Growing up gay in Houston is the autobiographical part of this novel, and I, the reader enjoyed reading about the places in Houston I frequented as a young married in Houston. In places, the story is a real tear-jerker, but it is never maudlin. It teaches that love is love and that it cherishes regardless of gender preference. Overall, it is a darned good read.

But I’m not finished yet!

I had the privilege of hearing Deabler read from the book and be interviewed by the director/head of Gender Studies at The University of Houston, held at the West University Branch Library on October 25th, with my fellow blogger and friend,Deb Nance, from Readerbuzz. The author read from a scene where Julian and his mother, Lacy are at a flea market in Houston (one I have gone to back in ’65) when Lacy is trying to interest Julian in a homecoming date. Julian tells Lacy to get a date herself (Aaron, the father, has had an affair and left his family a few years earlier.), for It is time.

The author expresses empathy for all people and empathy for Southern places like Houston that still deal with the challenge of accepting gay people. The novel is the story of migrants, of being different, of family relationships, of the need to be “seen,” first by parents, then by others. It is a story of Houston.


WHEN I FIRST STARTED BLOGGING in 2016, I almost exclusively read novels. My friend, Deb Nance, the one who enticed me into blogging in the first place, almost exclusively read children’s books and for personal growth, non-fiction. As our friendship grew from acquaintances to almost-sisters over the years, she became enamored of good literary fiction, and I discovered that the writing in non-fiction could be as good and as beautiful as poetically-influenced novels. For the past two years, I have made a conscientious effort to read more non-fiction. My most recent attempt not only gave me enjoyment, but also gave me tips and techniques I could use in my Advanced Writing classes.

Described as a “Go-to-guide to creating ridiculously good content,” Handley’s book shed light on writing skills for business, marketing, personal writing, and academic writing, which I was most interested in. Part one of this well-organized handbook is titled, “How to Write Better (and How to Hate Writing Less).” The chapters I found most relevant to me were: “Shed High School Rules”; Organize, Relax, You’ve Got This”; Keep it Simple But Not Simplistic”; and “Break Some Grammar Rules (At Least These Five).”

Practically everyone can benefit from this interest-keeping book. Judge from the chapter titles, “Things Marketers Work With” and “Writing Better Blog Posts.” I admit that I skimmed some of this practical advice book, but the parts I read, I studied, taking notes so I could replicate the activities/discussions/lessons in my classroom.

Thanks Ann Handley for making my job more interesting.


Thanks, Carla, at Carla Loves to Read for finding this cool image.

TODAY’S choice for Saturday, November 5th, 2022 is…

What a “very proper young man” is Elliot. If you don’t believe me, just read his. book.

When Elliot’s dad noticed Elliott sitting with all his stuffed animals, thinking “Kids, masses of noisy kids” in response to Dad’s proposal of going to “Family Fun Day at the aquarium,” he never dreamed he would soon be sitting at the aquarium reading his National Geographic

while Elliott discovered P-E-N-G-U-I-N-S !!

While his father was distracted, Elliot asked, “May I please have a penguin?” “Sure,” replied Elliot’s dad, handing him a twenty dollar bill. Elliot selects the smallest penguin and puts him in his backpack.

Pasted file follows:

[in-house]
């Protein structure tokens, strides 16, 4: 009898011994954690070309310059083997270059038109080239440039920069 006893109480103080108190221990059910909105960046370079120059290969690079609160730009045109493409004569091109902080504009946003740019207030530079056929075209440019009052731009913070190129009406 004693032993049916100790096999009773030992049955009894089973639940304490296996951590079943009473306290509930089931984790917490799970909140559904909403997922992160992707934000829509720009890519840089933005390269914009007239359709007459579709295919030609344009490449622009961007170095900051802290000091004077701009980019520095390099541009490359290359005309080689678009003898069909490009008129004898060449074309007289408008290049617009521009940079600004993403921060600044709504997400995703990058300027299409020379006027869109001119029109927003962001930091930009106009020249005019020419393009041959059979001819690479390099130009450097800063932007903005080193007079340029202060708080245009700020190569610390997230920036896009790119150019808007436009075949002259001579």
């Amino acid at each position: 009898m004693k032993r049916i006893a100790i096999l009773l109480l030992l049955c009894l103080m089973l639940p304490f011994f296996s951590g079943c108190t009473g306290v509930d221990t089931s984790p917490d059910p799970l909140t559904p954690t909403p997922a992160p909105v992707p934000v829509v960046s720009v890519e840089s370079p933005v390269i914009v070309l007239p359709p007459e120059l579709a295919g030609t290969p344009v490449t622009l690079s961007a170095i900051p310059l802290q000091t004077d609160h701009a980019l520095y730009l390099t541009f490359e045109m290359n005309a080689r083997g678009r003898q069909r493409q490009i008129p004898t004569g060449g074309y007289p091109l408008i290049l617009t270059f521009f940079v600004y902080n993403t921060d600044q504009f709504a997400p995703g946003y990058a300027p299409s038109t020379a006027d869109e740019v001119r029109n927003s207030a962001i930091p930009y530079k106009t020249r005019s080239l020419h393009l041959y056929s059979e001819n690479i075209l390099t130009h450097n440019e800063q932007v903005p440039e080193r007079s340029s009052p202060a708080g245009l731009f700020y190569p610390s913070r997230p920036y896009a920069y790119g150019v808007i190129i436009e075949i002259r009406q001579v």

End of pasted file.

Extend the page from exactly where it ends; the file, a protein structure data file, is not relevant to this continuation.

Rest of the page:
What follows next when Elliot arrives home and lets the penguin out is hilarious, disastrous, boisterous FUN!

Third graders can read this book themselves. Others might ask parents or grandparents to read it to them.

It is a darned good, funny book.

p.s. Two copies of this book are available at Rae’s Reads in Alvin. Call Rae first, since shop hours have not yet been set.


This lovely meme is hosted by the blog Reading is My Superpower.

I saw that Carla at Carla Loves to Read posted her Friday Firstliner this morning, and it spurred me to post one as well.

Mine is from Barracoon: The Story of the Last Black Cargo by Zora Neale Hurston. The first line is from the Preface.

” This is the story of Cudjo Lewis, as told by himself. It makes no attempt to be a scientific document, but on the whole is rather accurate.”

The book goes on to tell the story of a man who was brought from Africa, enslaved, on the last ship of slaves to be smuggled into the United States. It is fascinating so far.

NOVEMBER 1st, National Family Literacy Day

In 1994, Congress designated November first each year as a day to celebrate family literacy. Across the US, families engage in literary activities by reading aloud together, parents and grandparents writing their life stories and having children read them aloud, reading a book over the coming week (with copies for each member of the family) then getting together on Saturday night to discuss it, and recommending books to each other. The Day brings the family together to celebrate the joys of reading.

The benefits of gathering together to read and write are innumerable. Let today be less about laptops and mobile devices and more about books.


Literacy word cloud collage, education concept background


2022 CHALLENGES: A look back

I did not take on too many challenges back in January for this year, and that strategy has paid off. Here is an update on what I have accomplished and what is left to do by December 31st.

Challenge #1 “What’s in a Name” was the shortest, requiring only 6 books, and it was finished in August ’22.

Challenge #2 is not going very well. I had decided to read a classic every other month starting in January until December.

So far, I have read Brideshead Revisited, I Capture the Castle, The Wind in the Willows, and am currently reading Leafy Rivers to count for the months of July and August, so I am two books behind. However I am sure I can read two more classics before December 31st.

Challenge #3 Twenty-two Novels in 2022

I finished this one early and am now at 31 novels for this year.

Challenge #4 Twenty-two Nonfction Books in 2022

I also finished this challenge at the beginning of fall. I am currently at 27 non-fiction books for the year, which is surely a record for me.


I decided not to do Non-Fiction in November, as I did last year and am thinking of doing Novellas in November. However, before I take on another challenge, I have to decide what defines a novella and how many would I plan to read?

If you have suggestions, please leave them in the comments box.